Remembering the good (and bad) of UDM
Well, it's about that time. It's time to wrap up the last projects of my senior year and say goodbye to UDM.
What are the most important things I've learned at UDM?
Yes, I've learned algebra and how to cite sources and things like that, but I also learned a few things about the city that surrounds our school.
I've learned that there are a lot of great things about Detroit - great places and events, awesome sports and music culture and a rich history. But, as someone who grew up in a small town, I've also learned to respect the city - that any urban area can present certain dangers, especially for a woman who spends a lot of time there by herself.
After an incident with a flasher while driving on McNichols, I learned to carry pepper spray.
It has been an interesting experience being a nonreligious student at UDM.
Why did I choose to go to a Jesuit-Mercy school? Because of the scholarship money.
Is that selling out? Maybe, but I choose to call it "practicality."
Actually, my required religions course was taught in a very fair, balanced manner.
I've met students and faculty from all different faiths. And, most important to me, I have never had a professor be anything but supportive of my critical questioning of religion and religious institutions. I'd like to thank UDM for that - for never censoring my (sometimes subversive) voice.
The Varsity News readers are a different story.
I have gone out on an ideological limb in many of my columns and have gotten some interesting feedback, some of which has been pretty harsh. But this has been a lesson in itself - learning to take criticism, seeing both sides of an issue and becoming more confident in my own beliefs.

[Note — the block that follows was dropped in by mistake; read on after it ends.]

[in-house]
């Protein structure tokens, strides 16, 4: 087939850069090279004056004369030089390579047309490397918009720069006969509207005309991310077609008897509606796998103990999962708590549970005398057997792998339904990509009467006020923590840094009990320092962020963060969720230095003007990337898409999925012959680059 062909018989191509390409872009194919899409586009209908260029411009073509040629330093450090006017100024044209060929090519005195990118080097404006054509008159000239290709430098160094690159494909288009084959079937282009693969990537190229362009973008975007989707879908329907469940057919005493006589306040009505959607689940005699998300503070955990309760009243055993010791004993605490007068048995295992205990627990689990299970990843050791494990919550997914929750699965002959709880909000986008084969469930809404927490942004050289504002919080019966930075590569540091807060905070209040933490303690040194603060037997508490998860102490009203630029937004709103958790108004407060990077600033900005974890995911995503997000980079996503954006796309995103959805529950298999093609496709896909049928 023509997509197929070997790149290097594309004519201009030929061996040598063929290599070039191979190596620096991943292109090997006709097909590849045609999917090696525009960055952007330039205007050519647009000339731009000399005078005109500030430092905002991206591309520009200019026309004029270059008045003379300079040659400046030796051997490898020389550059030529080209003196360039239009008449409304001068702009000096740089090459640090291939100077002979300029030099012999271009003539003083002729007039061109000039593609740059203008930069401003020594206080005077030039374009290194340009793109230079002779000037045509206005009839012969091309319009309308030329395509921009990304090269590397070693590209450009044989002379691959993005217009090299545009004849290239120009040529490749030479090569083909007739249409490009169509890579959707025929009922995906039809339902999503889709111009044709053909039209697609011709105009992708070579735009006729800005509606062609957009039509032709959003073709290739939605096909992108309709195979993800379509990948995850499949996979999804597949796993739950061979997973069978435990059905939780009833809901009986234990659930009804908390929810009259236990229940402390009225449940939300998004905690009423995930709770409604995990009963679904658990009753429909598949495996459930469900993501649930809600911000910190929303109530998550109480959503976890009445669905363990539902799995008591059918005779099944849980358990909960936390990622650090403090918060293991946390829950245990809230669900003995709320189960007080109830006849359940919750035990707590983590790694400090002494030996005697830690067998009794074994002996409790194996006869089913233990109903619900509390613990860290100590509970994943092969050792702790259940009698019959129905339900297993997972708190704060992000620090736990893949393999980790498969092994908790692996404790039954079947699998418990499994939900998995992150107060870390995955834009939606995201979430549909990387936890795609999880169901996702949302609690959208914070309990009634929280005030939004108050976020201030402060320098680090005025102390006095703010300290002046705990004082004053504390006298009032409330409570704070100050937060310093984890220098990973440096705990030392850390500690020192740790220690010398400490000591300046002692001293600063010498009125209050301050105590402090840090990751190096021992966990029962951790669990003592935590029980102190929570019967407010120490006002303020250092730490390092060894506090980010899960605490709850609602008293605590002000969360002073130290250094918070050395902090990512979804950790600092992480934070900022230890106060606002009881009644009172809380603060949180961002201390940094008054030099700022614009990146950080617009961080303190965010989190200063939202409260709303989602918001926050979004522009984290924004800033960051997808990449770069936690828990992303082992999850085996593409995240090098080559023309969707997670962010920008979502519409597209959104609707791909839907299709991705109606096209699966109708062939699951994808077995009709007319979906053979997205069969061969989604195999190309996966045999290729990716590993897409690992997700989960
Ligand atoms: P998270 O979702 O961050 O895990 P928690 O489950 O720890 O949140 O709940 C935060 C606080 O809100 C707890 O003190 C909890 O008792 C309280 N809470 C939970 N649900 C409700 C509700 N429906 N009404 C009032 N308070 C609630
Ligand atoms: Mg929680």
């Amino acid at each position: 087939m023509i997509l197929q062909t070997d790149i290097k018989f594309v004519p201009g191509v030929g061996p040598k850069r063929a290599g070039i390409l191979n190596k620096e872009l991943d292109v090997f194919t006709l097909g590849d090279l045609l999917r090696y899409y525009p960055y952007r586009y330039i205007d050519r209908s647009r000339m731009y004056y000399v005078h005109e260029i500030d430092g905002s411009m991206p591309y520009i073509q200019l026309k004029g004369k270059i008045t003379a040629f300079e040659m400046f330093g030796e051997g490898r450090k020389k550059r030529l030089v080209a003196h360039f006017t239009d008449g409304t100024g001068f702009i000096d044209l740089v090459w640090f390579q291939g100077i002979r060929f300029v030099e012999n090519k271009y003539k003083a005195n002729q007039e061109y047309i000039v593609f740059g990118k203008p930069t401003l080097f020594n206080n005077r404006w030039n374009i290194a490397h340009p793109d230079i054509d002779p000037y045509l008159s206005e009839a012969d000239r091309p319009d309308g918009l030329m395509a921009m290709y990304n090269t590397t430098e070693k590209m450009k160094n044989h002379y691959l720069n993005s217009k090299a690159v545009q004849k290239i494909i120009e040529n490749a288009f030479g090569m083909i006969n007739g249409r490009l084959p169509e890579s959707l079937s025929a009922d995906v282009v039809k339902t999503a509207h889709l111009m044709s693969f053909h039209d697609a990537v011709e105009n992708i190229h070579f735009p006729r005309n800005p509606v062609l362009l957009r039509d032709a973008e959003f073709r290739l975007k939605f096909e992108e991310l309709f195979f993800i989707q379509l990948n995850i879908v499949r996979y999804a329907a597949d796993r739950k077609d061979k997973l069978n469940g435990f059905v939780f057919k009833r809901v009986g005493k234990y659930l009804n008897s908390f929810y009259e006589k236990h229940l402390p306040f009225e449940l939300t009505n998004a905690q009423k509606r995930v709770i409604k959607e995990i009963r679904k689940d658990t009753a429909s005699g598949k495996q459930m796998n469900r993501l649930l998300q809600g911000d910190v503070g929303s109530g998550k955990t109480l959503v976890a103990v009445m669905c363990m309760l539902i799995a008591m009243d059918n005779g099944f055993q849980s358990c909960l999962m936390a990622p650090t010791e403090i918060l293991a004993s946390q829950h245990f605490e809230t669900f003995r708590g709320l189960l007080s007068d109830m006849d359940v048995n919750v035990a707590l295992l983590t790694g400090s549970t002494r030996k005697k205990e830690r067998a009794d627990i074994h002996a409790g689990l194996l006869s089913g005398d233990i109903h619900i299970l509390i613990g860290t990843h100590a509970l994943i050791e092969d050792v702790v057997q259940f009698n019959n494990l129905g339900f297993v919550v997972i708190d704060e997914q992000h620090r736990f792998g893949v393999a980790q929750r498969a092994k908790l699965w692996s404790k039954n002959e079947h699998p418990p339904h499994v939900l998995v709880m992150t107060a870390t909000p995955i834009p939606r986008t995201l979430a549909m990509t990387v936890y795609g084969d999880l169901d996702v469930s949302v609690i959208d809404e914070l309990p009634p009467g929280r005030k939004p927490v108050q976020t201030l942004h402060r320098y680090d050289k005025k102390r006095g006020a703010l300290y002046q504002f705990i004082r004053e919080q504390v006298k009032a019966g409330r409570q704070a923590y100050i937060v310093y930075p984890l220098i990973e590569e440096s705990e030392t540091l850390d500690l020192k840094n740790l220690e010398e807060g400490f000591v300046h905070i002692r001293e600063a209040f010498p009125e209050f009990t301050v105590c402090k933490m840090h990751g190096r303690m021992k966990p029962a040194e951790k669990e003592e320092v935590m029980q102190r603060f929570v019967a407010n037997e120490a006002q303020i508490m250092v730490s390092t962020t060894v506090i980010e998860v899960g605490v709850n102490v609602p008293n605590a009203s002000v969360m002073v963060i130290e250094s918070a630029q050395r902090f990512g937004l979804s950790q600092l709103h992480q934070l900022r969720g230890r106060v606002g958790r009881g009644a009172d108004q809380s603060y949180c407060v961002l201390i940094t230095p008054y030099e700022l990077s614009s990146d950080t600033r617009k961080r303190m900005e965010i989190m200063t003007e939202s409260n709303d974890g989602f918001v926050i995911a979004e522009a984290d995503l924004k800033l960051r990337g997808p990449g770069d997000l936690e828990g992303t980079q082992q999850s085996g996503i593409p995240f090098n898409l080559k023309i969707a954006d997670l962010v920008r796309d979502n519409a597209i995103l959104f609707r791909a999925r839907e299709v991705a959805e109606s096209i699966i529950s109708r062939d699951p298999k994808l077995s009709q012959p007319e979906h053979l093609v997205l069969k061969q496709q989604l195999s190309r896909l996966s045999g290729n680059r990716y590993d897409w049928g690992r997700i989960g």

There will always be someone out there who disagrees with me, and I'm OK with that.
What are some of the things about UDM that I won't miss?
I will not miss the 45-minute commute or the constant juggling of my full-time student responsibilities with work and internships. I will not miss Blackboard or TitanConnect. I will not miss 8:30 a.m. classes or term paper-related tension headaches.
There are, however, many things that I will miss.
I'll miss sipping 50-cent coffee in Grounds during dead hour. I'll miss the basement of the library - the quiet and the dusty book smell. I'll miss making random new friends in classes.
I can say that, overall, I'm glad I came to UDM to get my education. The small class sizes gave me the opportunity to interact directly with my professors and the small campus has given me (being only semi-ambitious and slightly socially awkward) great opportunities to carve out a niche for myself and even take up a leadership position here at The Varsity News.
My best advice for underclassmen is to enjoy the time you have here at UDM.
Looking back, I'm amazed at how quickly my four years have already come and gone.
And now comes the hard part: finding a job out in the real world. Wish me luck!
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